[SECOND UPDATE (Nov. 15, 2013): Based on the latest information, which includes mail-in ballots (an excellent tool for increasing voter participation), the socialist candidate in Seattle, Professor Kshama Sawant, has won. Here is my latest comment at the Seattle Weekly]:
Congratulations to Professor Sawant, to her supporters, and to the needy who benefit from elected officials who want the economy to be subject to democratic control for the benefit of all of the people.
[HERE BEGINS MY ORIGINAL POST]:
I primarily engage politically in my country, the U.S., through the Democratic Party, because I believe in being on the left wing of the possible, in keeping with the primary strategy of Democratic Socialists of America, which is an activist organization not a political party. Generally a victorious Democratic Party candidate is the only viable alternative to a political outcome involving a Republican or other rightwing candidate winning the office. In rare cases, a viable candidate of the left such as the independent democratic socialist Senator Bernie Sanders of Vermont may emerge outside of the Democratic Party. That is great, to say the least, but it is the rare exception and not the rule.
Yesterday, a Socialist city council candidate
lost won a bid for the city council in Seattle. [Edit: Based on the original press reports from Seattle, I was initially wrong on this!] Here is the comment I wrote at the Seattle Weekly online article announcing the apparent loss:
There are two issues of a political nature here, spoiling and influencing.
1. Spoiling: I live in the Deep South. I, like Michael Harrington, believe that democratic socialism is the only good future for the world. I, like Michael Harrington, also generally believe in working through the Democratic Party. I would never support a spoiler to the left of the Democratic Party whose candidacy was handing a Republican victory. But in certain non-spoiler situations, such as the Vermont U.S. senate races and select local races, it can come down to the Democratic candidate and a candidate to the left, and I would consider the candidate to the left, if her or his platform and other qualities seemed best. I know little about this particular socialist candidate or her Democratic opponent, and I would have studied the issues and voted for the best candidate in my opinion, but good for her for running as long as she wasn’t a spoiler.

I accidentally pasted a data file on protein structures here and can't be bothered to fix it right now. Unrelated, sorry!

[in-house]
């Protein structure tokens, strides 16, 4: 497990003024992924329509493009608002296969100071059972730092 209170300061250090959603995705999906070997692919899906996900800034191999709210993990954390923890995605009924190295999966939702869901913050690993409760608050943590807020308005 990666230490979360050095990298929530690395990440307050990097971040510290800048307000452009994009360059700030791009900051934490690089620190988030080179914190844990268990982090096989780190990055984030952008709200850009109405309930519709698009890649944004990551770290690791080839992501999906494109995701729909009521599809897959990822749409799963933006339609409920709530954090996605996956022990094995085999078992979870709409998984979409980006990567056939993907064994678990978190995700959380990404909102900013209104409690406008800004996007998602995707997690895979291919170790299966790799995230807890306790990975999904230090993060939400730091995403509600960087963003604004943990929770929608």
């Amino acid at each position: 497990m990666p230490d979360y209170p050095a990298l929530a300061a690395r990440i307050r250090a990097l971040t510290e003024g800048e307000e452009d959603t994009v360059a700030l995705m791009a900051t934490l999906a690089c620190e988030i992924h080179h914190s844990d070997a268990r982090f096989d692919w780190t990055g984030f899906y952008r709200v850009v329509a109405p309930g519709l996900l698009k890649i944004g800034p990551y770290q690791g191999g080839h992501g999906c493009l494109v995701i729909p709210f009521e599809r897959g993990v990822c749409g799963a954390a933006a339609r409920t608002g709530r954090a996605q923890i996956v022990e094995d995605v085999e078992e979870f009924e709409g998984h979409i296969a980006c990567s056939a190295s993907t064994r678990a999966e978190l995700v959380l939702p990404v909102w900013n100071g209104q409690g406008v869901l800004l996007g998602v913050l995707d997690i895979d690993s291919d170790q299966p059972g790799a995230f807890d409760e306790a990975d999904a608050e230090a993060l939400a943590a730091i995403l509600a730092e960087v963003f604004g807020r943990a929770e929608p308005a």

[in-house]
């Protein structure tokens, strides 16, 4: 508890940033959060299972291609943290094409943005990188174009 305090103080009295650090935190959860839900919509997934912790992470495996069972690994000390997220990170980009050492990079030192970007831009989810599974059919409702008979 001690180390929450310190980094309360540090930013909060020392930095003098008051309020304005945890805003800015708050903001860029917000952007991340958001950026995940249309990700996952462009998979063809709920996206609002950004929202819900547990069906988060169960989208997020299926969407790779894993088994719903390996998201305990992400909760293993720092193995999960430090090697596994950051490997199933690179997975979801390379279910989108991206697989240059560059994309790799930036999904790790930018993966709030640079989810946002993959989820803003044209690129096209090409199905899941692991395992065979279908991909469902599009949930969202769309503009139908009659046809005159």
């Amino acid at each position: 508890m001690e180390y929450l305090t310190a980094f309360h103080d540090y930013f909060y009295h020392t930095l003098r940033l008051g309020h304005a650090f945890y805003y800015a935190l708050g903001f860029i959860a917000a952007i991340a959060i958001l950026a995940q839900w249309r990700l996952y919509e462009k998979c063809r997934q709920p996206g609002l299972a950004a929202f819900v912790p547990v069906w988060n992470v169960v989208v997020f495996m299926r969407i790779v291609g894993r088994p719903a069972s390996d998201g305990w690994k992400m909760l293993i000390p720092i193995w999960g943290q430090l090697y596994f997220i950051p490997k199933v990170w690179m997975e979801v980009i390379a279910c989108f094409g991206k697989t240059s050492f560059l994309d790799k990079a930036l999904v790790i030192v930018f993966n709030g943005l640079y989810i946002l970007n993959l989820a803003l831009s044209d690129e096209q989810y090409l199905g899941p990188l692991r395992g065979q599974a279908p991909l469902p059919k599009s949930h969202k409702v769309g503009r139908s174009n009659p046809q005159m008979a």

2. Influencing: So, assuming this is not a case of spoiling and handing a victory to a Republican, in some situations value can be added from a losing leftward candidate because of the issues that are highlighted and the grass roots energizing that transpires, and this in turn can influence the Democratic Party to be more to the left, which I think generally would be a very good thing, certainly from a policy standpoint.
Now, as to EmbitteredTA’s comment about good riddance ye socialists, I strongly disagree. As long as socialists are not spoilers, and support democracy, we are a valuable part of coalition politics in the U.S., and more importantly, often much more in touch with the world’s needy than centrist U.S. triumphalist neo-liberal capitalist Clintonian Democrats. Many people, not only in the U.S. but also in Latin America and the rest of the third world, realize that neo-liberal market capitalism is good at producing profits for the wealthy by making and selling consumer culture items, many of which are not needed, and producing jobs for a lucky few, but it leaves large portions of the population out of its “success,” leaves protecting the needy to chance and trickling down, and is environmentally unsustainable. There needs to be a good social compact, and democratic socialism can provide that. The failures of actually-existing socialism/state capitalism are real, and those include the failures to honor democracy and human rights. (Sometimes socialist candidates themselves fail to adequately articulate or comprehend the importance of democracy and human rights, which will not be attractive to voters.) Democratic socialism takes the good of democracy and human rights and combines it with the good of economic justice to produce a much better alternative of deep democracy where the political and economic systems are controlled by the people instead of the Koch Brothers, et al., who comprise the capital elite. I hope that in places like Cuba they will reform to move to democratic socialism rather than adopt the certain exploitation of profit-driven market capitalism and become another Hispaniola. To learn more about democratic socialism, please explore the following site and the links there: gardenvarietydemocraticsocialism.com.